After Thoreau. Today my birdbath full of rainwater was my Walden Pond.
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I gave myself a physical and creative break out in the back yard yesterday afternoon. You never know what beauty you’ll find anywhere you go.
I had just wanted to walk around and think about a project I was working on and not be distracted by any other activity, which is what I usually end up doing—take a break from one thing, start another—but it had rained, then stopped, and my Mimi kitty and I would enjoy the air. Typically I take my “good” camera, but determined not to be distracted I took only my smartphone so that I could keep track of time.
Perhaps it was that I had walked out there in a creative state of mind but the place was full of inspiration. It’s just a small back yard, lots of green, not too many flowers after the heat, but I couldn’t decide where to go first. I found one single pink phlox flower that had fallen into a shallow birdbath, and from each angle as I walked around it the view changed, different reflections of the flower, of the tree overhead, of the sky between the leaves, of the mossy concrete below the surface of the water, and magical tiny ripples where the flower rested on the surface of the water, pressing down on the surface tension as if reclining on a transparent mattress.
I prowled around it with my smartphone’s camera as Mimi prowled for the little voles that run right under the leaf litter, each of us aware of each other but focused on our tasks.
Wishing I had all the lenses and quality images I would get from my DSLR—going back into the house would have broken the spell—I pushed that insufficient little phone camera to its limit, and with patience it did not disappoint. I took quite a few photos, several photos that inspired me to crop and edit and add text, which I rarely do, and I shared them on Instagram first, and now here, more to work with later.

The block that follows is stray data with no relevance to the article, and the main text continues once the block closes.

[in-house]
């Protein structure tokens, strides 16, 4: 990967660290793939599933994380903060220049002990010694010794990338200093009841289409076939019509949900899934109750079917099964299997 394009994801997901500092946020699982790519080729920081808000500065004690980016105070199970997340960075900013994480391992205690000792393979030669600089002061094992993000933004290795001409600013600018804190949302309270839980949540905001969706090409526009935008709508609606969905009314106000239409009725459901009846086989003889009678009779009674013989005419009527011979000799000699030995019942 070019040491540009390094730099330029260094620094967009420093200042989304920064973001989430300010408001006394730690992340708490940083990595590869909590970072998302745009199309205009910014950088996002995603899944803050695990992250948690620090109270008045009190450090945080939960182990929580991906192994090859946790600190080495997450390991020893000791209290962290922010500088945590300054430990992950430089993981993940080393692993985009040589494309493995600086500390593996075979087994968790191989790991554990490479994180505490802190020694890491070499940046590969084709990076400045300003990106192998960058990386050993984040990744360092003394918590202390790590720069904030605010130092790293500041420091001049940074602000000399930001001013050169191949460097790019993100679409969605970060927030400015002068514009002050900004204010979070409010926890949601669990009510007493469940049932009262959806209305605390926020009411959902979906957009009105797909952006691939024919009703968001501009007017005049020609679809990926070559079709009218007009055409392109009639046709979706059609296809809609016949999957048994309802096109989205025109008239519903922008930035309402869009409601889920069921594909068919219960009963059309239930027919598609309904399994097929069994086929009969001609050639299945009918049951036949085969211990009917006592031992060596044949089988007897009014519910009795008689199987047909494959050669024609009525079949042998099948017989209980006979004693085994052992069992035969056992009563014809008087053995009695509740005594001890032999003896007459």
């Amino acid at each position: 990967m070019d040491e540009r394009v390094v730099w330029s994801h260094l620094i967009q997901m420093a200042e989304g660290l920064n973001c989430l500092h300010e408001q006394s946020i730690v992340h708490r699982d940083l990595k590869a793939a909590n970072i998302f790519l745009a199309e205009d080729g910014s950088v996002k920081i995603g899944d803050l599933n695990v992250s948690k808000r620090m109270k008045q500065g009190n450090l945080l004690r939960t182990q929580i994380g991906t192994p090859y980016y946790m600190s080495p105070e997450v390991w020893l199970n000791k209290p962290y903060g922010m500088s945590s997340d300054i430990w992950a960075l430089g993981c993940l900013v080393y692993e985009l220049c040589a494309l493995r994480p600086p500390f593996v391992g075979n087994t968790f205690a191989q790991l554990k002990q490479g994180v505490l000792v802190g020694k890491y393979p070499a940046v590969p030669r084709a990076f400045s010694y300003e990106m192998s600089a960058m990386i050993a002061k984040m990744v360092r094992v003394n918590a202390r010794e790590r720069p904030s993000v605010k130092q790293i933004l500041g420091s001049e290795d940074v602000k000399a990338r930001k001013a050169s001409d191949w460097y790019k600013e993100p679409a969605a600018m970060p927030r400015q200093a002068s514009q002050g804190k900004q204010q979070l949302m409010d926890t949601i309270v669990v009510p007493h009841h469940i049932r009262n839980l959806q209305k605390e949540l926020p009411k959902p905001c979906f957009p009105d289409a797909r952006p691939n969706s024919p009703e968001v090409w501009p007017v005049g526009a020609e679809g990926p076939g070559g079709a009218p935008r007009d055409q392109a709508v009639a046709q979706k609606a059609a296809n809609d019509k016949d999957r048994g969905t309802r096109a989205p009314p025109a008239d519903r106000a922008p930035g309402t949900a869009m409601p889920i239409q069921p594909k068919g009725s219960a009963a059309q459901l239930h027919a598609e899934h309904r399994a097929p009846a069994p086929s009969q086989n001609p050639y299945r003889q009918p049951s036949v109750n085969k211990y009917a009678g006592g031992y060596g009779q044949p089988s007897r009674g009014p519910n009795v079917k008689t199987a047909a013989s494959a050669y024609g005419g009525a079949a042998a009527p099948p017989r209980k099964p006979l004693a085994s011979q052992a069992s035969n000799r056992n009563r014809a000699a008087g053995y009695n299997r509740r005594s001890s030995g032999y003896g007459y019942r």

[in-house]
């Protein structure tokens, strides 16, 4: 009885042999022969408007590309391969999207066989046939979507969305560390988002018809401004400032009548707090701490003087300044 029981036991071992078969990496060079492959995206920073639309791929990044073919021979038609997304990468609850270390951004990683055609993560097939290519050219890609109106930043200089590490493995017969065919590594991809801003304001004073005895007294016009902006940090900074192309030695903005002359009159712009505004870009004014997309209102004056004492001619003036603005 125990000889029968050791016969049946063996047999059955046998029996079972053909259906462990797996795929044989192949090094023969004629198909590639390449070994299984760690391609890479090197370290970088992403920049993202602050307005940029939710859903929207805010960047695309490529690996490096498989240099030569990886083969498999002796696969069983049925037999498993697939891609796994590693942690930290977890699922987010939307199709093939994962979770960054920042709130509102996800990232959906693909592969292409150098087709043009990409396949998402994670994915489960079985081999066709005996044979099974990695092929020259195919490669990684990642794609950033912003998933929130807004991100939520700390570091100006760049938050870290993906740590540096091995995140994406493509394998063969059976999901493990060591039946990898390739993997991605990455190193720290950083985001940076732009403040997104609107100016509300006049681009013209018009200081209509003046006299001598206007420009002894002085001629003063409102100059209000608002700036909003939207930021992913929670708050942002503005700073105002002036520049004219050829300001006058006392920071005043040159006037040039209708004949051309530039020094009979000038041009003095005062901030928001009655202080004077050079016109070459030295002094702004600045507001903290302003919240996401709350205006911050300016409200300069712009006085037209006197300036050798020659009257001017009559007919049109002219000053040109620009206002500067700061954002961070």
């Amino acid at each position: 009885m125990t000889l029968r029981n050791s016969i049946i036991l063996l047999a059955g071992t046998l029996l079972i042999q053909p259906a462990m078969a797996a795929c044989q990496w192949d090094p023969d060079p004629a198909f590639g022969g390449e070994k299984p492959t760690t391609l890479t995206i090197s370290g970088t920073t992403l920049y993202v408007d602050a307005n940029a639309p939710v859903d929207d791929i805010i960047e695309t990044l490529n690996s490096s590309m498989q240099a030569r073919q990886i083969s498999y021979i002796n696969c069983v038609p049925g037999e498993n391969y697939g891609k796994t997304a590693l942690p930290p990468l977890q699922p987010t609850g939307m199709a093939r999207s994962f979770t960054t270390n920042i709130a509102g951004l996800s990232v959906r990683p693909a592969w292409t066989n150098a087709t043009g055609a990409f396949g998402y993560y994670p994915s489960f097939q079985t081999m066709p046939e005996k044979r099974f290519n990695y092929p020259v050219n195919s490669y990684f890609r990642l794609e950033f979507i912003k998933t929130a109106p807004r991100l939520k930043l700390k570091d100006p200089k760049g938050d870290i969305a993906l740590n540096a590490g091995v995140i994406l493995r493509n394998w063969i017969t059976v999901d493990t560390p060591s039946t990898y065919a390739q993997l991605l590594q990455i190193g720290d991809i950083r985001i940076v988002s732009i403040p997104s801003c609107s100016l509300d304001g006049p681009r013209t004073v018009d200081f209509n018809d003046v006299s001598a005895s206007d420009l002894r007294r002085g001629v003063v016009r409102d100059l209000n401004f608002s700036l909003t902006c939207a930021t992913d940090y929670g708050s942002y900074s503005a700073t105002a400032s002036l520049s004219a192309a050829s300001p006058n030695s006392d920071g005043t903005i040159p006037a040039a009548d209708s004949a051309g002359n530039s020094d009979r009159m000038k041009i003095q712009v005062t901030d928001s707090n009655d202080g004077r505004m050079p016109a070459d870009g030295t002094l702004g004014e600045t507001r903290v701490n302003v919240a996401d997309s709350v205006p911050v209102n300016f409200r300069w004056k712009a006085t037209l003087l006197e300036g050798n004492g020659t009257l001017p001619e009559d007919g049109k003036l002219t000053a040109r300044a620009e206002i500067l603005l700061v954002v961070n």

So what does this flower have to do with simplifying anyway? It may look like a simple photo, but it’s deceptively complicated, and yet by having only my smartphone to work with I simplified a process which I usually complicate immensely when I run outdoors with all my camera equipment, that’s what it meant for me, and brought to mind Thoreau. Posting a photo that demands one “simplify” isn’t going to convince anyone on the spot, but it may make people stop and consider the idea.
So I got my break, I got creative inspiration to carry back in, and Mimi got her vole. It was very simple.
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We’re posting with
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